Publication: Eurasia Daily Monitor Volume: 5 Issue: 169

During the August 2008 commemoration of the 17th anniversary of Ukrainian independence, armored units of Ukraine’s ground forces paraded down Kyiv’s Khreschatyk Boulevard, while air force planes flew overhead in a show of Ukrainian military might and preparedness.

The decision to include a full-scale military parade was made by President Viktor Yushchenko at the last moment. His decision was directly linked to his support for Georgia in the August Russian-Georgian war and was intended to demonstrate to the world that Ukraine had the means to defend itself if Russia decided to invade the country.

Mr. Yushchenko told the gathered crowd: “No one will ever tell us what road to follow. No one will ever measure our borders, islands, and peninsulas…. I express the deepest condolences from everyone, without exception, to the victimized people of the undivided Georgian lands.… Your pain is in our hearts” (Ukrainian Weekly, August 31).

The main question many Ukrainians are asking, however, is how ready and capable is the Ukrainian military to withstand a sustained Russian air, ground, and sea attack and defend Ukraine’s independence? A recent poll by the Ukrainian Strategic Studies Institute found that 57 percent of those polled did not believe that Ukraine was capable of defending its territorial integrity and independence by itself (Ukrayinska Pravda, September 1).

Ukraine’s largely conscript armed forces consist of 191,000 military personnel and 43,000 civilian employees. They are generally considered to be underfunded and lacking in training.

According to a 2007 study by Marybeth Peterson Ulrich of the Strategic Studies Institute, U.S. Army War College, “The Ukrainian armed forces have been on a starvation diet, recently receiving only 1.3 percent of gross domestic product (GDP). [If Ukraine were in NATO, it would rank] third among NATO’s 26 countries in terms of size, but 127th out of 150 countries worldwide in expenditure per serviceman.”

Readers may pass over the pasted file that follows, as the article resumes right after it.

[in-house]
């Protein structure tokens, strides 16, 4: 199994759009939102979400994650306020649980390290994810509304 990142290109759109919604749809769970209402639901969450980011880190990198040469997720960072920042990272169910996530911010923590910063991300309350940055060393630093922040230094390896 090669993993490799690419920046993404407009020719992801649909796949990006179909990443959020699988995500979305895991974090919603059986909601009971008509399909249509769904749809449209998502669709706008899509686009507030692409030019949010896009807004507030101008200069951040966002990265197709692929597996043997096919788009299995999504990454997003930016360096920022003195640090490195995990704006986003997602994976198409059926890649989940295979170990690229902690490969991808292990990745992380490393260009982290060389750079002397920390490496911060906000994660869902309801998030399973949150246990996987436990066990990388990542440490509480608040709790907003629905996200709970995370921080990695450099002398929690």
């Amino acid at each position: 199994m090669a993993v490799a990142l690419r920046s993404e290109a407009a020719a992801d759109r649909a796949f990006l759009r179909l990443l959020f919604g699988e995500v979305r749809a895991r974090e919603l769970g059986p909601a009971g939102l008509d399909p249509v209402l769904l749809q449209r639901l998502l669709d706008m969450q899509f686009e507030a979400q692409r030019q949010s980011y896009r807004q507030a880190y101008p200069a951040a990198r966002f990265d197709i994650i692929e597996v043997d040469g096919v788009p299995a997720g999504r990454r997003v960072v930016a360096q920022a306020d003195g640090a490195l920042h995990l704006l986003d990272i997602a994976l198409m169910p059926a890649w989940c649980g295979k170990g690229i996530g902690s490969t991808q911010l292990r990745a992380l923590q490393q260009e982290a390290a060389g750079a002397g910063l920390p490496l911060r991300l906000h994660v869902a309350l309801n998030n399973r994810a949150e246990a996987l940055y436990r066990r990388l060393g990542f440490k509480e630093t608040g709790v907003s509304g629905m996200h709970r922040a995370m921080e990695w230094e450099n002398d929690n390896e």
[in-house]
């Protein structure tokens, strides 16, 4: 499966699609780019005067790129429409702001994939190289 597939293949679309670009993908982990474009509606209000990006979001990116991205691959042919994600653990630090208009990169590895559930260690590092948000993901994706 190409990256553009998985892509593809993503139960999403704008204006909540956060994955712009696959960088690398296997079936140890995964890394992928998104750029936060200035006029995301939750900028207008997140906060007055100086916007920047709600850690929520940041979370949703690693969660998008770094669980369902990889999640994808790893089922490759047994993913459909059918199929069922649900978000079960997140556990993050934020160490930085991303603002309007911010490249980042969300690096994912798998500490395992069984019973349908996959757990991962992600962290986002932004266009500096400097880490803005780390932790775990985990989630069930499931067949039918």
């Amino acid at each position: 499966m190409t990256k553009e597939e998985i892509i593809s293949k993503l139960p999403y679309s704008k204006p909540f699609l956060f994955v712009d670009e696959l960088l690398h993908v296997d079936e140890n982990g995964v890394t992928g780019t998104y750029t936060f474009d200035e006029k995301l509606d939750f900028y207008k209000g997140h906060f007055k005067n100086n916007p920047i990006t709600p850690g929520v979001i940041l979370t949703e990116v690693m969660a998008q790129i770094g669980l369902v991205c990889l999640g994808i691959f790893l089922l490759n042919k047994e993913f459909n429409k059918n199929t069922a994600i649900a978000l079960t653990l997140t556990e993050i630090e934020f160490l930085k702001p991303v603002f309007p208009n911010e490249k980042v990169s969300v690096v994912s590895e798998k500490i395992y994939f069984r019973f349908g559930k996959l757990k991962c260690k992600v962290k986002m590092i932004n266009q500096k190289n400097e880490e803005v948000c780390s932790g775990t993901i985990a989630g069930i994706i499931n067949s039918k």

Ukrainian Defense Minister Yuriy Yekhanurov has said that “The MOD [Ministry of Defense] has a very long way to go in the area of defense, because a systematic transformation of the UAF [Ukrainian Armed Forces] requires enormous efforts, clear coherence in actions, and heavy daily routine” (Ukrainian Ministry of Defense website, April 17).

On a more optimistic note, the Defense Ministry’s “White Paper” for 2007 made the following assertion: “In general, in 2006 and 2007 the measures stipulated in the State Program of Development of the Armed Forces were mainly fulfilled. The amount of fulfillment affirms that the Ukrainian Armed Forces are approaching the standards set for 2011. Combat organization of the forces and their level of combat readiness indicated during military exercises, including international ones, as well as during peacekeeping missions, affirm that the armed forces are ready and capable of adequately reacting to potential threats and completing the reform to acquire the characteristics of a modern, professional, mobile European force.”